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  1. To fluidly engage with the world, our brains must simultaneously represent both the scene in front of us and our memory of the immediate surrounding environment (i.e., local visuospatial context). How does the brain's functional architecture enable sensory and mnemonic representations to closely interface while also avoiding sensory-mnemonic interference? Here, we asked this question using first-person, head-mounted virtual reality and fMRI. Using virtual reality, human participants of both sexes learned a set of immersive, real-world visuospatial environments in which we systematically manipulated the extent of visuospatial context associated with a scene image in memory across three learning conditions, spanning from a single FOV to a city street. We used individualized, within-subject fMRI to determine which brain areas support memory of the visuospatial context associated with a scene during recall (Experiment 1) and recognition (Experiment 2). Across the whole brain, activity in three patches of cortex was modulated by the amount of known visuospatial context, each located immediately anterior to one of the three scene perception areas of high-level visual cortex. Individual subject analyses revealed that these anterior patches corresponded to three functionally defined place memory areas, which selectively respond when visually recalling personally familiar places. In addition to showing activity levels that were modulated by the amount of visuospatial context, multivariate analyses showed that these anterior areas represented the identity of the specific environment being recalled. Together, these results suggest a convergence zone for scene perception and memory of the local visuospatial context at the anterior edge of high-level visual cortex.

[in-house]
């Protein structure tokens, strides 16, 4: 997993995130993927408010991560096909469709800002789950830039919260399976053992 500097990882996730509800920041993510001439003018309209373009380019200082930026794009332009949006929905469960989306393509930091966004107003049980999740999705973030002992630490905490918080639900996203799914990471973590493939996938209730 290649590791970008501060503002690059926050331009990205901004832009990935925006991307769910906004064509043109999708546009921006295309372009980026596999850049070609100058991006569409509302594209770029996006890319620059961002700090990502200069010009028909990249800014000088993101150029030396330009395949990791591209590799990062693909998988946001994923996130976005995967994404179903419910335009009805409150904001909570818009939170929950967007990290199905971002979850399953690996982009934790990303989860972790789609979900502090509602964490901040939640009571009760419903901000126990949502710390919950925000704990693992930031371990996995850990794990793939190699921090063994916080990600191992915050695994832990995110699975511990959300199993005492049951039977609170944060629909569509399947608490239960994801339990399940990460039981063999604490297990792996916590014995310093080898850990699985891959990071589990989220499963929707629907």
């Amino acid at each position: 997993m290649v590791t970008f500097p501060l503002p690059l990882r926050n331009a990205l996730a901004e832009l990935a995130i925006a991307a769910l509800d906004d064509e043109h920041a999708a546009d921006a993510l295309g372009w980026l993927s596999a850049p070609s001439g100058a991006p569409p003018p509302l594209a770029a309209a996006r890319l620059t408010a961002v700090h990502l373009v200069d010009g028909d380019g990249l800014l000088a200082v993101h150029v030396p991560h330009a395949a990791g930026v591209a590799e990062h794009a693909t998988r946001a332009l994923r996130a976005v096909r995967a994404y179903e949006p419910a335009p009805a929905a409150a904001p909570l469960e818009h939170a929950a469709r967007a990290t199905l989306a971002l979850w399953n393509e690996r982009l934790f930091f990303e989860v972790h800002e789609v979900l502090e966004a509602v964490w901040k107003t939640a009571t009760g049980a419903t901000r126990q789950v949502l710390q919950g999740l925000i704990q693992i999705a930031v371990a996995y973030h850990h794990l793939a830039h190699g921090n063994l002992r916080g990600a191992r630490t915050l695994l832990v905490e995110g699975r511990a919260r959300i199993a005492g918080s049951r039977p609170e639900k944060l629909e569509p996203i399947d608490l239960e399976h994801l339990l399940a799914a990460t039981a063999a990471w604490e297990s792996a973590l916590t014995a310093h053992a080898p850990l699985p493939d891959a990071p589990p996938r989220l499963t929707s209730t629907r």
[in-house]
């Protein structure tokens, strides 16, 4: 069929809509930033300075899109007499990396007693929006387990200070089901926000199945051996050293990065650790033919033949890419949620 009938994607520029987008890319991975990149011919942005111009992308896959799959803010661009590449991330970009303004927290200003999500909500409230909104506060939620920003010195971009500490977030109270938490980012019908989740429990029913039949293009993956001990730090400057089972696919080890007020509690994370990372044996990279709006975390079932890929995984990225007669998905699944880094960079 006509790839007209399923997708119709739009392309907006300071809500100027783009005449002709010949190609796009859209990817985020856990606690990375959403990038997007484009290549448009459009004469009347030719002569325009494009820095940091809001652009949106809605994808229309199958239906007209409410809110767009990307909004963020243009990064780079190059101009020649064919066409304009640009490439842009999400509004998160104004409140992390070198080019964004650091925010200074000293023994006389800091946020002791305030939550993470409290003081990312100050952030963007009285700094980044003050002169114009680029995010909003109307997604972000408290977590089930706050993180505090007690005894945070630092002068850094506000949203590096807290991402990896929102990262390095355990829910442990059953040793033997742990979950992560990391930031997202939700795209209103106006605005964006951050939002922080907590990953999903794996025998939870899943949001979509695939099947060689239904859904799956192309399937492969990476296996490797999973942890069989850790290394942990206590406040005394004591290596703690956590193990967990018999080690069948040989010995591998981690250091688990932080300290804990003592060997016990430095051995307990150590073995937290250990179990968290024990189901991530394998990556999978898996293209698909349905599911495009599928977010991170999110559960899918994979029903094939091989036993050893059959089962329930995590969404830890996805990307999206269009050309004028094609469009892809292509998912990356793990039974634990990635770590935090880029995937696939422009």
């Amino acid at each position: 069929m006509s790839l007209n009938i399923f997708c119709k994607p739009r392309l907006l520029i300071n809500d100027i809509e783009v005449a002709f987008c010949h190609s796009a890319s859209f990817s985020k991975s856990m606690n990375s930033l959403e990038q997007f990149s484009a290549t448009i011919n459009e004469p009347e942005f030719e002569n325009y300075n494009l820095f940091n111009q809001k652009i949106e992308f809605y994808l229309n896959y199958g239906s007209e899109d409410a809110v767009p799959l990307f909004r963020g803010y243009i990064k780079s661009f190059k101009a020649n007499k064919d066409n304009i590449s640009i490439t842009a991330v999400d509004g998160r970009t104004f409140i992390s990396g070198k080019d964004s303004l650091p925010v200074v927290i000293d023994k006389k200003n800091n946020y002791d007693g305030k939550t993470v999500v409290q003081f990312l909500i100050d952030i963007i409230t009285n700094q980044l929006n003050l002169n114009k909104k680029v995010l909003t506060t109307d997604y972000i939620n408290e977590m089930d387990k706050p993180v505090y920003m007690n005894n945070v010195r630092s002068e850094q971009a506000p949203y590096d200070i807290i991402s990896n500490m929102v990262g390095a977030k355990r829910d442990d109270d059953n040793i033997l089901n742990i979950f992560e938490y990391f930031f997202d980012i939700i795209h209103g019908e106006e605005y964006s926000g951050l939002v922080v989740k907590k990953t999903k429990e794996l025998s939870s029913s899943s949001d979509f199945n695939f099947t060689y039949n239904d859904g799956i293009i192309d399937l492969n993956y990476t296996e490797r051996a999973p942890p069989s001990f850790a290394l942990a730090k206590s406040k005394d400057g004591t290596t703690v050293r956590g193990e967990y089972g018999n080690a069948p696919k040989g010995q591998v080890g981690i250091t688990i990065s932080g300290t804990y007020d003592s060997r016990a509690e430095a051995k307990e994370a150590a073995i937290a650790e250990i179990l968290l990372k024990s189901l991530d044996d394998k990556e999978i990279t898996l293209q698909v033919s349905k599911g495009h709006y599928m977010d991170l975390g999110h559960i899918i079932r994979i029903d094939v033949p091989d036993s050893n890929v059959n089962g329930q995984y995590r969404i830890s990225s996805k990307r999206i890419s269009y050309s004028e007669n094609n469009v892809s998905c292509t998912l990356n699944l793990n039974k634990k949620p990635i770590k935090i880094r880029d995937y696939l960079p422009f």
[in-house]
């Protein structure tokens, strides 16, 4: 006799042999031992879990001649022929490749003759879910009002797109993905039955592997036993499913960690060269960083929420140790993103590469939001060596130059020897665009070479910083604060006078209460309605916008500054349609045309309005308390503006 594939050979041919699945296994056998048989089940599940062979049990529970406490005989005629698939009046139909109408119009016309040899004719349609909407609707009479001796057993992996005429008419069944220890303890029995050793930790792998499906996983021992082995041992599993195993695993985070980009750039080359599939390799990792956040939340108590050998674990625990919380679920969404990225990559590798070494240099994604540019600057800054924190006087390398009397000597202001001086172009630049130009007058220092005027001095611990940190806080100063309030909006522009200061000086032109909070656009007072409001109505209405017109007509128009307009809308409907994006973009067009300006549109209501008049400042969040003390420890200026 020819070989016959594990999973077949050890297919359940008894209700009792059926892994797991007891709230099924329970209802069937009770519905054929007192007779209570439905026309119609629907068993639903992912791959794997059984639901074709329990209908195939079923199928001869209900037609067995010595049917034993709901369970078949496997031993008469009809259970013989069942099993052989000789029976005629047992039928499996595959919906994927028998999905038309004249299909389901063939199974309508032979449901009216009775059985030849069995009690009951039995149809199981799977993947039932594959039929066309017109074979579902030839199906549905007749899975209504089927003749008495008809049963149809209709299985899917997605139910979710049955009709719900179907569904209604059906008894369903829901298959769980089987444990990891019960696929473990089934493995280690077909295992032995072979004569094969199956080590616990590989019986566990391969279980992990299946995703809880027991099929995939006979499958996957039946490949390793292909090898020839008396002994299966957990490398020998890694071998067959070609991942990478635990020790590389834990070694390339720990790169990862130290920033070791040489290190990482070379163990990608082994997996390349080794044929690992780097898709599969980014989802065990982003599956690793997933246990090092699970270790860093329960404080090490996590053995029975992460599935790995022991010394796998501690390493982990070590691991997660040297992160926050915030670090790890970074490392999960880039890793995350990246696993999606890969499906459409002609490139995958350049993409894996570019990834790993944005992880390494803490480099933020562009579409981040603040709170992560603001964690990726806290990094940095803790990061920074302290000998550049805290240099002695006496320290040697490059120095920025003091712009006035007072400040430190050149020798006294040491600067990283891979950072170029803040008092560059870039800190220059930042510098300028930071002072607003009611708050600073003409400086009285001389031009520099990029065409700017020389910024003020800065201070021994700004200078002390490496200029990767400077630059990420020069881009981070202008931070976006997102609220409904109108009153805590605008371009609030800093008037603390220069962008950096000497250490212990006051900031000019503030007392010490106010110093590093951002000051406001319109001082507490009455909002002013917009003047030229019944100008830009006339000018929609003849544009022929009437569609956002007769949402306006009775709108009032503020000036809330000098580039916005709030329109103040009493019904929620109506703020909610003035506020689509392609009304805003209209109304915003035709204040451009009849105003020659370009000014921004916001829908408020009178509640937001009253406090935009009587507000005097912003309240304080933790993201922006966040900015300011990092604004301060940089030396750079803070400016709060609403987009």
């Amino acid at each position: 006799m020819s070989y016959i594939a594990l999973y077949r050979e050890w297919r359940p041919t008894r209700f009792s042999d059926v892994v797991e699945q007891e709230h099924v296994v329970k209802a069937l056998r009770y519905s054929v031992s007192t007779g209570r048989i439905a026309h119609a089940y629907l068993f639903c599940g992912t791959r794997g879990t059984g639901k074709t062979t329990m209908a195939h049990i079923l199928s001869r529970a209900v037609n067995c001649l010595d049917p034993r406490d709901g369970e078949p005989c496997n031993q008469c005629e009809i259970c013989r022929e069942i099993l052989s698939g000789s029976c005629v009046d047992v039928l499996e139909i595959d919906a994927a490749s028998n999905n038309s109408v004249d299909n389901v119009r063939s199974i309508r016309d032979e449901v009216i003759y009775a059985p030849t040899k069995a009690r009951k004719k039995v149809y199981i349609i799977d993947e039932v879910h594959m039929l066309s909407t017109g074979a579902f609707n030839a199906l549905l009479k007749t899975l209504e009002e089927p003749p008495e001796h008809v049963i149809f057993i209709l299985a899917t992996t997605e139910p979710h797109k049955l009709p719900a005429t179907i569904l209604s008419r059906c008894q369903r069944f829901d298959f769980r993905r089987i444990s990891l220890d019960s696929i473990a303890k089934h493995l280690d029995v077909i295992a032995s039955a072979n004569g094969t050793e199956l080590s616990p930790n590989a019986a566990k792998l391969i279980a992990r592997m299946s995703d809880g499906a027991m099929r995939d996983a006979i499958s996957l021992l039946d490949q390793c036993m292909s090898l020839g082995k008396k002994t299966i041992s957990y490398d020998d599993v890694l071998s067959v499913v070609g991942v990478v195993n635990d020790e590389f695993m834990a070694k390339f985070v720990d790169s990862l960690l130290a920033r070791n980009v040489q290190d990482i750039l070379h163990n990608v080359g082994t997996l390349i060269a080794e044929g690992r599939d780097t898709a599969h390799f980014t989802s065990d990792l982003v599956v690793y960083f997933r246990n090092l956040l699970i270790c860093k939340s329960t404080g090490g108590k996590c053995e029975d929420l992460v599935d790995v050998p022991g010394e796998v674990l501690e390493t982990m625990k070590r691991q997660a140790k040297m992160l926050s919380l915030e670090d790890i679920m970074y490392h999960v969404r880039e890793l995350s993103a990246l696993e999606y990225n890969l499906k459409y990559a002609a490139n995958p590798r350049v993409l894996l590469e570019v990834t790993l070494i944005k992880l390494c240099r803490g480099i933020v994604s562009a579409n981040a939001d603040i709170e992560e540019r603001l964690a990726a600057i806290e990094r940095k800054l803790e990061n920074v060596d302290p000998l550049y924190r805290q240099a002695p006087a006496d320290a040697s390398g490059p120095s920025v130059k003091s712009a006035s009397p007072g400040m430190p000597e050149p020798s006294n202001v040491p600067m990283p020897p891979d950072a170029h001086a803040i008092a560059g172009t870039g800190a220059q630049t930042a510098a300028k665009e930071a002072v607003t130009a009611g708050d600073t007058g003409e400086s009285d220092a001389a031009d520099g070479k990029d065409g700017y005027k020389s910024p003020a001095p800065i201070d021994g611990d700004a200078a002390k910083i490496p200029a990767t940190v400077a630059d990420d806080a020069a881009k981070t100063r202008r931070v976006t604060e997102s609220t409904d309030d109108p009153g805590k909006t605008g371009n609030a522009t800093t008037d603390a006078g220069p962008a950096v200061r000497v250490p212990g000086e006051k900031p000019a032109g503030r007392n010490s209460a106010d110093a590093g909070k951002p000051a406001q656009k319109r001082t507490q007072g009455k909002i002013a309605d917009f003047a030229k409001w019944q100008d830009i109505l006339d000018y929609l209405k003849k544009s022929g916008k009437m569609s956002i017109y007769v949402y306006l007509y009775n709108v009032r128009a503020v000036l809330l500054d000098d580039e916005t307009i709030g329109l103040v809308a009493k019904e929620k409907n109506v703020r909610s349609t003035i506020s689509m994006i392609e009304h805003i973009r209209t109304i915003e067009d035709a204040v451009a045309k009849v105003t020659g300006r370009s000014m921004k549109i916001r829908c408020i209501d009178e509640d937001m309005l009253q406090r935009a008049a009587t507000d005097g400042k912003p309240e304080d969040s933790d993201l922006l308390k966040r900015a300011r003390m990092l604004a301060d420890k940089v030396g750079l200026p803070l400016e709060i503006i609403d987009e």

SIGNIFICANCE STATEMENTAs we move through the world, the visual scene around us is integrated with our memory of the wider visuospatial context. Here, we sought to understand how the functional architecture of the brain enables coexisting representations of the current visual scene and memory of the surrounding environment. Using a combination of immersive virtual reality and fMRI, we show that memory of visuospatial context outside the current FOV is represented in a distinct set of brain areas immediately anterior and adjacent to the perceptually oriented scene-selective areas of high-level visual cortex. This functional architecture would allow efficient interaction between immediately adjacent mnemonic and perceptual areas while also minimizing interference between mnemonic and perceptual representations.

     
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